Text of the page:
Content descriptions in each unit in Essential English are grouped under an organising framework that presents key aspects of learning that underpin each subject. Organisers vary between courses according to the distinctive focus of each subject. The organising framework in Essential English is:
The achievement standards have been organised under two dimensions that underpin key aspects of responding to or creating texts. This structure applies to all subjects in senior secondary English.
|Dimension 1||Responding to oral, written and multimodal texts|
|Dimension 2||Creating oral, written and multimodal texts|
Senior secondary achievement standards have been written for each Australian Curriculum senior secondary subject. The achievement standards provide an indication of typical performance at five different levels (corresponding to grades A to E) following the completion of study of senior secondary Australian Curriculum content for a pair of units. They are broad statements of understanding and skills that are best read and understood in conjunction with the relevant unit content. They are structured to reflect key dimensions of the content of the relevant learning area. They will be eventually accompanied by illustrative and annotated samples of student work/ performance/ responses.
The achievement standards will be refined empirically through an analysis of samples of student work and responses to assessment tasks: they cannot be maintained a priori without reference to actual student performance. Inferences can be drawn about the quality of student learning on the basis of observable differences in the extent, complexity, sophistication and generality of the understanding and skills typically demonstrated by students in response to well-designed assessment activities and tasks.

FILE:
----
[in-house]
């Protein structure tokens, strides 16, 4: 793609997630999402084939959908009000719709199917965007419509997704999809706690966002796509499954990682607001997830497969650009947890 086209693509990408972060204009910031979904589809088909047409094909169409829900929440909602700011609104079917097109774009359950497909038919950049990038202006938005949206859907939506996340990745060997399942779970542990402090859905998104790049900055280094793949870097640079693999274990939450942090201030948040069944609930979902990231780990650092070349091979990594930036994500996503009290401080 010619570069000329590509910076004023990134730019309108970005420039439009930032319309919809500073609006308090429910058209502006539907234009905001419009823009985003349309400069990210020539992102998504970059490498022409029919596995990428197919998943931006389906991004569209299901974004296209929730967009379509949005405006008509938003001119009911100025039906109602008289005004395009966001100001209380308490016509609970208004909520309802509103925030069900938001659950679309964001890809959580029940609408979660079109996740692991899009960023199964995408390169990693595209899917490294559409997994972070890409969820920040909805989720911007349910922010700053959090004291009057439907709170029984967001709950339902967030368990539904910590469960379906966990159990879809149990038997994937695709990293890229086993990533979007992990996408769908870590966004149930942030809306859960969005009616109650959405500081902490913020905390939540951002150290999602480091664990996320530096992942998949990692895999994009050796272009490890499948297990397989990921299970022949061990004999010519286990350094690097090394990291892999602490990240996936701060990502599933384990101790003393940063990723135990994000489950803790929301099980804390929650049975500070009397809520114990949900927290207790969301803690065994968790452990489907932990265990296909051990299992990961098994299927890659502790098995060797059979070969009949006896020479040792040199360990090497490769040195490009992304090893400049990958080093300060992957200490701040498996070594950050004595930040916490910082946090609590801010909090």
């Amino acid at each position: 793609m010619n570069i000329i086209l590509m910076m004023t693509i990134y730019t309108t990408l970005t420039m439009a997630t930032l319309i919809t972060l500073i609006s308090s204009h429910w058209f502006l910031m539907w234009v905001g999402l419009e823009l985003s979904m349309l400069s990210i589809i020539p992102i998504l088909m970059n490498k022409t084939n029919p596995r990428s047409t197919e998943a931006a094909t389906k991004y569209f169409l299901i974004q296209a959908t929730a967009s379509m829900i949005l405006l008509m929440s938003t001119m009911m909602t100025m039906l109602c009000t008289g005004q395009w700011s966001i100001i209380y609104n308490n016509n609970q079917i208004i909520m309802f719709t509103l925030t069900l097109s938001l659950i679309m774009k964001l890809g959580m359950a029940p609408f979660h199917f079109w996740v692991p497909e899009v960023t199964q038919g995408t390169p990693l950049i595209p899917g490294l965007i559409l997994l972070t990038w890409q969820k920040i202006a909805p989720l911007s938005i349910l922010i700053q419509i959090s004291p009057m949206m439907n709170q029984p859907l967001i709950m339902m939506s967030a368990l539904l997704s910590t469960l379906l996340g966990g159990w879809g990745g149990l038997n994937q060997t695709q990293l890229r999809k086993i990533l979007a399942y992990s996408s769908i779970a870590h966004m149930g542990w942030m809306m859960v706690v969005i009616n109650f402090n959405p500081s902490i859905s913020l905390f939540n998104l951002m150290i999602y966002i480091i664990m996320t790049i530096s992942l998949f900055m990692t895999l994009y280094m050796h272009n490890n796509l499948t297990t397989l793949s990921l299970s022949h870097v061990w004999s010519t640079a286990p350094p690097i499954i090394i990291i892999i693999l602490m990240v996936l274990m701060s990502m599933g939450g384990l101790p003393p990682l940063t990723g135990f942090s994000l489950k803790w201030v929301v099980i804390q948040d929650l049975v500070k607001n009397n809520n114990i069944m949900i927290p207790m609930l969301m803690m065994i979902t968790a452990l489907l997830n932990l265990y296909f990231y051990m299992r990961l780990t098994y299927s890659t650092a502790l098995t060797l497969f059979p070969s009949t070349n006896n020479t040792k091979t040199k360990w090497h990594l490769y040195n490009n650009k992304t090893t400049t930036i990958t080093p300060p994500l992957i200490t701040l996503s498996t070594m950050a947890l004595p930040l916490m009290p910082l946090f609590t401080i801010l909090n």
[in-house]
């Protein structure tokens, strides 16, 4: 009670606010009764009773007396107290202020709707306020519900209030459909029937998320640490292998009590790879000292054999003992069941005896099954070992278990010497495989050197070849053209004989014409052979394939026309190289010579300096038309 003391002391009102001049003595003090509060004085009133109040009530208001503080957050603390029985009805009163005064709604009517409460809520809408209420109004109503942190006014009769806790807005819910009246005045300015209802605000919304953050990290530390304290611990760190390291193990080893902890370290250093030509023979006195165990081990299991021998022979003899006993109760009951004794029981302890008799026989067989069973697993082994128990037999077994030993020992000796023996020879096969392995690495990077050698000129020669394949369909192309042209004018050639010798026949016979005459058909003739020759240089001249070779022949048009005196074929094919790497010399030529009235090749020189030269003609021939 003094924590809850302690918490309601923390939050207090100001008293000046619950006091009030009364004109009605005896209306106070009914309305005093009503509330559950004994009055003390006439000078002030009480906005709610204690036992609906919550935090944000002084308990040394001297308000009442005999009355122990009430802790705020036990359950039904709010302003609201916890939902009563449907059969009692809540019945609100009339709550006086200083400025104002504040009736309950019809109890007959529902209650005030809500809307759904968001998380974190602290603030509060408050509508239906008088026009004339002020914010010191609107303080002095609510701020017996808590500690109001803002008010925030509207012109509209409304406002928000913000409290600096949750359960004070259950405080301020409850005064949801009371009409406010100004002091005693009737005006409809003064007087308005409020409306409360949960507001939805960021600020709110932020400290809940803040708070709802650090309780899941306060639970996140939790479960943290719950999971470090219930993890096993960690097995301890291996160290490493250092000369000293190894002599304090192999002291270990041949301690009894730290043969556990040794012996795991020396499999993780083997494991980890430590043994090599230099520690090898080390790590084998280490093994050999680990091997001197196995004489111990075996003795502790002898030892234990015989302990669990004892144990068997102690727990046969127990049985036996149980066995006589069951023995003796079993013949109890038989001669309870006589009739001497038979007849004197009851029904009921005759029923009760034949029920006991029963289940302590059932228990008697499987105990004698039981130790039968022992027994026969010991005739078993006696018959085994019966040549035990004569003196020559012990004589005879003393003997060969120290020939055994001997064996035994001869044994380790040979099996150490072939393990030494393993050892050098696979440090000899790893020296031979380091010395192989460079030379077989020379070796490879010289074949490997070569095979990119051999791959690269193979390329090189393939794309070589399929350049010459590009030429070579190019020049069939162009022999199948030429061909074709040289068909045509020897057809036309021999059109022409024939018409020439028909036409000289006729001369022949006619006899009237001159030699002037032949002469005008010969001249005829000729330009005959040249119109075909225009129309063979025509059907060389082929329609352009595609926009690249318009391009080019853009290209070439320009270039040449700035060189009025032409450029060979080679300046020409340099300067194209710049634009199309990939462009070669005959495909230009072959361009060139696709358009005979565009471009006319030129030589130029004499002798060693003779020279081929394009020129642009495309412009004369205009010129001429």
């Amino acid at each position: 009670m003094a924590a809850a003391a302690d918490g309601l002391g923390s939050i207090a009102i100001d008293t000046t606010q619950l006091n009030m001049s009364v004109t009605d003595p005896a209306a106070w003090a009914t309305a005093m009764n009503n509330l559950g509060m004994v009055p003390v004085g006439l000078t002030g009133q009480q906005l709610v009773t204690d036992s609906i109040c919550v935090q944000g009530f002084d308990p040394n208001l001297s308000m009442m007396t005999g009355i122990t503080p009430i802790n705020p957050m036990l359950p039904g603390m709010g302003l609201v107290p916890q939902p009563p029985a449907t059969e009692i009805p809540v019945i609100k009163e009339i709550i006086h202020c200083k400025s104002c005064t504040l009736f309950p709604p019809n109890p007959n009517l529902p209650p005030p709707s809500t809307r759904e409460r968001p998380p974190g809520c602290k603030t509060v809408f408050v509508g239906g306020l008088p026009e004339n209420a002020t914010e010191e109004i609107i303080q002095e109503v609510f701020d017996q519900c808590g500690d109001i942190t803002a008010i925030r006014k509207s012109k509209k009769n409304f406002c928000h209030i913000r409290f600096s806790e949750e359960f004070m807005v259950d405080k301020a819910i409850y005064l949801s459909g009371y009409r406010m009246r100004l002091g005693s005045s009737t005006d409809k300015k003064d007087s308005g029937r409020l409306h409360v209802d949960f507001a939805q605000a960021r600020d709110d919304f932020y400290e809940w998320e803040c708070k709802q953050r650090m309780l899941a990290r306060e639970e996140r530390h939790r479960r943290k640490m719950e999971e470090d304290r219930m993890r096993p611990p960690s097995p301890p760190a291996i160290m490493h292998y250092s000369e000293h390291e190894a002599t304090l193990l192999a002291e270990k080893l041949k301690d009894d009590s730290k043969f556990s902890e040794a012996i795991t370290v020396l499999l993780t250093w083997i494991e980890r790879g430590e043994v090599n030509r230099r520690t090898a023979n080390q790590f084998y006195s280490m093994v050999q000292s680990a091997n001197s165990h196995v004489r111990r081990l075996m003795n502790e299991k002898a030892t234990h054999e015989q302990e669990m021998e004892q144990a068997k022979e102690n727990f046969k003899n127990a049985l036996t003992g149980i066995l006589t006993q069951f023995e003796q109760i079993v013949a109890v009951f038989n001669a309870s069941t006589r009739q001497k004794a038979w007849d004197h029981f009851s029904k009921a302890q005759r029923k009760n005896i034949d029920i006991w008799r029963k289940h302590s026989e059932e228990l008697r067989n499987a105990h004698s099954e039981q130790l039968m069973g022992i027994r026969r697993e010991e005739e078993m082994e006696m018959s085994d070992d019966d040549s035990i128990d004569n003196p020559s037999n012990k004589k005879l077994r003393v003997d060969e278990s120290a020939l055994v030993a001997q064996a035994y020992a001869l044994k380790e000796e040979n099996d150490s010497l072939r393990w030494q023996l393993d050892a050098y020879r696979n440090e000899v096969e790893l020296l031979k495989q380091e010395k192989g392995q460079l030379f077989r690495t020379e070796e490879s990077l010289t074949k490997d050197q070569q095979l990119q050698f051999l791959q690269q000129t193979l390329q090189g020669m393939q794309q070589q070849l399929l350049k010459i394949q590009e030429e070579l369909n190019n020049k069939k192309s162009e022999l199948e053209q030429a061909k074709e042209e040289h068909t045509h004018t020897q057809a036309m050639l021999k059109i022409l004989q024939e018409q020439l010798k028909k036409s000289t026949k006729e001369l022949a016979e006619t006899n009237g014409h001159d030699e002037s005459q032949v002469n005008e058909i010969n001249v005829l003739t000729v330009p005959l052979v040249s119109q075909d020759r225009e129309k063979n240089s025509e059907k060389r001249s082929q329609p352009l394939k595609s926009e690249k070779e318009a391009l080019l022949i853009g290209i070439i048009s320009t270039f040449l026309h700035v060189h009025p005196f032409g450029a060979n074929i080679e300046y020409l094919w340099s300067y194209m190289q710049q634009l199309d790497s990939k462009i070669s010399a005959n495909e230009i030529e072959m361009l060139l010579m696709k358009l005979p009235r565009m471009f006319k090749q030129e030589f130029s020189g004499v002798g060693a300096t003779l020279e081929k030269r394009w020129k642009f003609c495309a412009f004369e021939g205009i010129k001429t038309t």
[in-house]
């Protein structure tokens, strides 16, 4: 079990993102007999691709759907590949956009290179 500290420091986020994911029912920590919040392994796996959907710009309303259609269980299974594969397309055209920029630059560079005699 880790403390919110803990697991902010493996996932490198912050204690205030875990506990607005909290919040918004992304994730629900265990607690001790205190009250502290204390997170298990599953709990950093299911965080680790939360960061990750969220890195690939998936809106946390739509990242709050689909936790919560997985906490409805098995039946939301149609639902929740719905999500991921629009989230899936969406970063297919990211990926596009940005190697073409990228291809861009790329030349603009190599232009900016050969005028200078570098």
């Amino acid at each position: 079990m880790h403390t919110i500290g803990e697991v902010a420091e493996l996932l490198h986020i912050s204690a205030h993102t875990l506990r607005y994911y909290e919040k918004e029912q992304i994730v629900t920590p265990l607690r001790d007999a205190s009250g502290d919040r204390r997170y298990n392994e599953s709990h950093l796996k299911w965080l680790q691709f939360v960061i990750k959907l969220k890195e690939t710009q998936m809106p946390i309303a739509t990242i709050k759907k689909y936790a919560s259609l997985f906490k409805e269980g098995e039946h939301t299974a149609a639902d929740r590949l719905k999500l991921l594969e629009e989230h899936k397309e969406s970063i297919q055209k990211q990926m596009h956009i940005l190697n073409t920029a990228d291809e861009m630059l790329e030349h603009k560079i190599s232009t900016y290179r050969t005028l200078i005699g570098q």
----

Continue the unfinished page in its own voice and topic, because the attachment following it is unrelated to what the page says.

In the short term, achievement standards will inform assessment processes used by curriculum, assessment and certifying authorities for course offerings based on senior secondary Australian Curriculum content.
ACARA has made reference to a common syntax (as a guide, not a rule) in constructing the achievement standards across the learning areas. The common syntax that has guided development is as follows:
Terms such as ‘analyse’ and ‘describe’ have been used to specify particular action but these can have everyday meanings that are quite general. ACARA has therefore associated these terms with specific meanings that are defined in the senior secondary achievement standards glossary and used precisely and consistently across subject areas.
The processes of listening, speaking, reading, viewing and writing, also known as language modes, are interrelated. Classroom contexts that address particular content descriptions will necessarily draw from more than one of these modes in order to support students’ effective learning. To acknowledge these interrelationships, content descriptions incorporate the processes of listening, speaking, reading, viewing and writing in an integrated and interdependent way.